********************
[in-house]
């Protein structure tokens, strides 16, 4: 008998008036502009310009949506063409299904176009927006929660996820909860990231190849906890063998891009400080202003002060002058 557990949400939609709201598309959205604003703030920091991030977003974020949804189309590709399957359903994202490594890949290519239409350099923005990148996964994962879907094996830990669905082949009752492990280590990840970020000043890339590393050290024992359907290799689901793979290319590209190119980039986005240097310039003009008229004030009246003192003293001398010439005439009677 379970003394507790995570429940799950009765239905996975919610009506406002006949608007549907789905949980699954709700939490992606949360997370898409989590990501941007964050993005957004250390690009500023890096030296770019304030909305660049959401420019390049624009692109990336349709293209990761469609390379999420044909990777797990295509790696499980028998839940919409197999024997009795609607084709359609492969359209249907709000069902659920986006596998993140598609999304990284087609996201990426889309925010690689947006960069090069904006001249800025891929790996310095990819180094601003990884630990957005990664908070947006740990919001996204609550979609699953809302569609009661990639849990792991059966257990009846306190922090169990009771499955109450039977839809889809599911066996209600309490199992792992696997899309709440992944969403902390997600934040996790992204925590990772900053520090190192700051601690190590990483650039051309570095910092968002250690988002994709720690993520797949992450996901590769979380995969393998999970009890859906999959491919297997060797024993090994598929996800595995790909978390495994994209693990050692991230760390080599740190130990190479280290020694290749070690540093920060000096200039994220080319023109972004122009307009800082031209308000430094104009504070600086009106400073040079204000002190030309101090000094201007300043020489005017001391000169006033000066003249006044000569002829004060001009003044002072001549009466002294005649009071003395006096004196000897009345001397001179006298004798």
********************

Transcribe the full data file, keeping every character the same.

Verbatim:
[in-house]
């Protein structure tokens, strides 16, 4: 008998008036502009310009949506063409299904176009927006929660996820909860990231190849906890063998891009400080202003002060002058 557990949400939609709201598309959205604003703030920091991030977003974020949804189309590709399957359903994202490594890949290519239409350099923005990148996964994962879907094996830990669905082949009752492990280590990840970020000043890339590393050290024992359907290799689901793979290319590209190119980039986005240097310039003009008229004030009246003192003293001398010439005439009677 379970003394507790995570429940799950009765239905996975919610009506406002006949608007549907789905949980699954709700939490992606949360997370898409989590990501941007964050993005957004250390690009500023890096030296770019304030909305660049959401420019390049624009692109990336349709293209990761469609390379999420044909990777797990295509790696499980028998839940919409197999024997009795609607084709359609492969359209249907709000069902659920986006596998993140598609999304990284087609996201990426889309925010690689947006960069090069904006001249800025891929790996310095990819180094601003990884630990957005990664908070947006740990919001996204609550979609699953809302569609009661990639849990792991059966257990009846306190922090169990009771499955109450039977839809889809599911066996209600309490199992792992696997899309709440992944969403902390997600934040996790992204925590990772900053520090190192700051601690190590990483650039051309570095910092968002250690988002994709720690993520797949992450996901590769979380995969393998999970009890859906999959491919297997060797024993090994598929996800595995790909978390495994994209693990050692991230760390080599740190130990190479280290020694290749070690540093920060000096200039994220080319023109972004122009307009800082031209308000430094104009504070600086009106400073040079204000002190030309101090000094201007300043020489005017001391000169006033000066003249006044000569002829004060001009003044002072001549009466002294005649009071003395006096004196000897009345001397001179006298004798």